The Jewish Teen Education and Engagement Funder Collaborative is Offering Three Common Measurement Tools at No Cost
For the first time, those invested in engaging teens have free access to a set of tools that can help track progress of any teen engagement effort, demonstrate accountability to funders and stakeholders, and inform important policy and resource allocation decisions – actions that are even more critical as a result of recent events.
Released by the Jewish Teen Education and Engagement Funder Collaborative, Measuring Impact: Surveys & Data Guidelines for Any Teen Education & Engagement Effort will help further elevate the field and enhance the work of those who care about meaningful Jewish engagement for young people.
Created in partnership with Rosov Consulting, a research firm that works with funders and grantees to inform and improve Jewish education and engagement, three surveys have been refined by the 10 participating communities of the Funder Collaborative. Moreover, recognizing that many organizations do not employ a data analyst, the Funder Collaborative will also make consulting hours available from Rosov Consulting for a limited number of organizations so they can customize the surveys and receive high level guidance on ways to understand and analyze the responses (interested organizations can email email@example.com). The surveys are:
- Teen Survey: the first validated and reliable way to measure the impact of Jewish experiences, the tool includes demographic information so programs can understand who they are reaching, and the Teen Learning and Engagement Scales (TJLES), survey questions which formed the basis of a major national research project, the GenZ Now: Understanding and Connecting with Jewish Teens Today.
- Parent Survey: the tool probes the attitudes and behaviors of parents of teens to garner a deeper understanding of their perspectives, knowledge, and behaviors regarding teen involvement in Jewish life.
- Youth Professionals Survey: educators assess their preparedness to do their work; the tool measures their sense of whether they feel equipped with the appropriate skills, knowledge and core competencies, as well as how valued and satisfied they feel in their roles.
“The data collected through these surveys can paint a rich picture for each organization about the whole teen education and engagement ecosystem: teens’ aspirations and motivations, parents’ desires and values, and youth professionals’ sense of their own ability to fulfill their roles,” said Sara Allen, Executive Director of the Funder Collaborative. “Although different programs take different pathways to meaningful Jewish engagement, making these publicly available equips the field with a common language and a powerful way to gather important information.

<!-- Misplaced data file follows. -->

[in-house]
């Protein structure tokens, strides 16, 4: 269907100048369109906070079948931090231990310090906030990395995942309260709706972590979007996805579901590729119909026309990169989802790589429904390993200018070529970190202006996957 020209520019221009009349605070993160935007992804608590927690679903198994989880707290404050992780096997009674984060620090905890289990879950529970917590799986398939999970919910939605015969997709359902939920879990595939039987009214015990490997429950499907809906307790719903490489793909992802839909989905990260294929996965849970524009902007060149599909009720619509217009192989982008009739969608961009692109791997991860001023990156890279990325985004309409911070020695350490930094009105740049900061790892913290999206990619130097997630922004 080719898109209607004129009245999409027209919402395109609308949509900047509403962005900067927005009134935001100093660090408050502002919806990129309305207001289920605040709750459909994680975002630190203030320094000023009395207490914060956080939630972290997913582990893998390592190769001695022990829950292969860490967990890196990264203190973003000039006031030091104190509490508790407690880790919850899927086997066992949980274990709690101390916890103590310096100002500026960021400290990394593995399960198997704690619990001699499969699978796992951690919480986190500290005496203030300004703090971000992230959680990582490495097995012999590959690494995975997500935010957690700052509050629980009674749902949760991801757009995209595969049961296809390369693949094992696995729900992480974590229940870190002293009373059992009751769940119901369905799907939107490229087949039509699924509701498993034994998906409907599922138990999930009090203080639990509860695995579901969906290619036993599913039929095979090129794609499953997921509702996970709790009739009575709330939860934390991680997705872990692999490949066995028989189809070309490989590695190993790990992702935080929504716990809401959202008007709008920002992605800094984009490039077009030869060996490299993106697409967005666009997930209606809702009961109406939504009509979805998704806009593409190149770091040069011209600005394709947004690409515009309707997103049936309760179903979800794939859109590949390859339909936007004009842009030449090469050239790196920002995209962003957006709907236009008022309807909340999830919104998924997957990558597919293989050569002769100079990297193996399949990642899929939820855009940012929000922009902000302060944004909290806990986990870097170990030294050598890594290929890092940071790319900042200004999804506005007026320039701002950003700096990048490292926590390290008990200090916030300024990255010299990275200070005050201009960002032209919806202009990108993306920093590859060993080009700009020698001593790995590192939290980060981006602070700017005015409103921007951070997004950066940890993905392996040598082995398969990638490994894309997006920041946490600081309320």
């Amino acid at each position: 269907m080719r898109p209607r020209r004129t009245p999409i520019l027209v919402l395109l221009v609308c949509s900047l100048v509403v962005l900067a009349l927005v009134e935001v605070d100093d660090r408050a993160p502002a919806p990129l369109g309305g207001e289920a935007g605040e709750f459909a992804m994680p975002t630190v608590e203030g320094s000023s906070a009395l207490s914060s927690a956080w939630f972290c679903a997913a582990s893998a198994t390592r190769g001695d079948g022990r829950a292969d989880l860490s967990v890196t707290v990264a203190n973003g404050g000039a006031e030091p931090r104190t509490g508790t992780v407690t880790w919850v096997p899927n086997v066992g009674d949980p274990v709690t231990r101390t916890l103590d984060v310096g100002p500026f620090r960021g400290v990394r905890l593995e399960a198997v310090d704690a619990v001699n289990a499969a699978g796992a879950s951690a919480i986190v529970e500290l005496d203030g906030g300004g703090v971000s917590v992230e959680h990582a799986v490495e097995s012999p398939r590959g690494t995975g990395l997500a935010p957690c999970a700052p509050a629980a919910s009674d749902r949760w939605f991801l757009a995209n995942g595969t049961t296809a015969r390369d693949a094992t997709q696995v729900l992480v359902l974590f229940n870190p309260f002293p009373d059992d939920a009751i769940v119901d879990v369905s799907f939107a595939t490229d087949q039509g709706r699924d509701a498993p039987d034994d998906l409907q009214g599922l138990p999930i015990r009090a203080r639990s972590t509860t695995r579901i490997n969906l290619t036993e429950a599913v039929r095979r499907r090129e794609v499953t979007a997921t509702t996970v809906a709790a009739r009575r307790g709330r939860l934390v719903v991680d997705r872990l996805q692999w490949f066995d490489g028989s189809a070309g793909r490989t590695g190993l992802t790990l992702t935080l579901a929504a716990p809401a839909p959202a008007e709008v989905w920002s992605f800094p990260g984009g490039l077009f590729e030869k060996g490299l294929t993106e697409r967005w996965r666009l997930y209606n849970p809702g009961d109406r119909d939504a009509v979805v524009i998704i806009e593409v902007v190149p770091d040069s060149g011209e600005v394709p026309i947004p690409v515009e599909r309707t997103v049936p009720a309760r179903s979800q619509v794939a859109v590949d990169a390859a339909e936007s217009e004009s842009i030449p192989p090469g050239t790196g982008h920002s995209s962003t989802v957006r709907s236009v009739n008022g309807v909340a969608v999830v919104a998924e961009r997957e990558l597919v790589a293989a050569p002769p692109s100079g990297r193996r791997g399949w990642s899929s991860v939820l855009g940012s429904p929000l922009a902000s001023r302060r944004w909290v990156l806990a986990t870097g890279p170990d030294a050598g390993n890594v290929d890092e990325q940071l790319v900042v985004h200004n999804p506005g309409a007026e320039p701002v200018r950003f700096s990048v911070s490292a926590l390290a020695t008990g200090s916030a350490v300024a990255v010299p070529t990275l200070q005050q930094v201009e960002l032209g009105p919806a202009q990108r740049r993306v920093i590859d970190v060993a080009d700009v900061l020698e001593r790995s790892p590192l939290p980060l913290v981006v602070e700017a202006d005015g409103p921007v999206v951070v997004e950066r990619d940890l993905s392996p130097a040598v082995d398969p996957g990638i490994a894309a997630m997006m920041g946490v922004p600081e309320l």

“Resources may be stretched thin, but that is precisely when good data becomes even more important – it is vital to smart decision-making,” adds Wendy Rosov, Founder of Rosov Consulting. “To make the surveys even more relevant, in response to these challenging times we incorporated new questions around wellness and mental health. We look forward to working with organizations and programs to customize the surveys to get at the heart of their own learning questions.”
The measurement tools will help organizations benchmark their goals to support their decision-making and strategy, determine and prioritize where to put resources, and help uncover what changes, if any, they might need to make in their approach. The data also can inform and essentially help advocate for increased funding or resources. Three youth-serving organizations have already fielded the surveys and have found tremendous value in using a common set of instruments.
“The professionals engaged in this work are such a key factor in creating and delivering Jewish experiences that resonate with teens,” said Wayne Green, Executive Director of the Jewish Teen Funders Network, which is using the youth professionals survey. “By fielding the Funder Collaborative’s youth professionals’ survey, we’re now able to accurately understand our youth professionals and offer them professional development programs, training, and tools to meet their needs and elevate their work. We are now looking forward to fielding the parent survey in the coming months.”
“We typically survey our teen members every few years, as well as our graduating seniors on an annual basis, to measure not only how many teens we’re reaching but the impact BBYO has on their Jewish learning and growth and how this can inform our future strategy and metrics,” said Karen Alpert, Vice President of IT Strategy and Measurement. “In 2017, we began using the TJLES as the foundational element to measure impact. With just four years of data, we have been able to track our progress more effectively, understand what programs have the most impact on teens, and prove that the more involved a teen becomes in BBYO, they more they grow Jewishly.”
The detailed guidebook, released along with the surveys, provides practical advice to empower any professional to field and analyze the surveys themselves. It includes sections on “How to Collect Data,” “How to Understand Data,” and “How to Share Data,” all with easy-to-implement but important tips and best practices. It also provides guidance on incentivizing survey response rates, and consent and data privacy.
For more information and to access the surveys and guidebook, please be in touch with Sara Allen, Executive Director of the Funder Collaborative at firstname.lastname@example.org.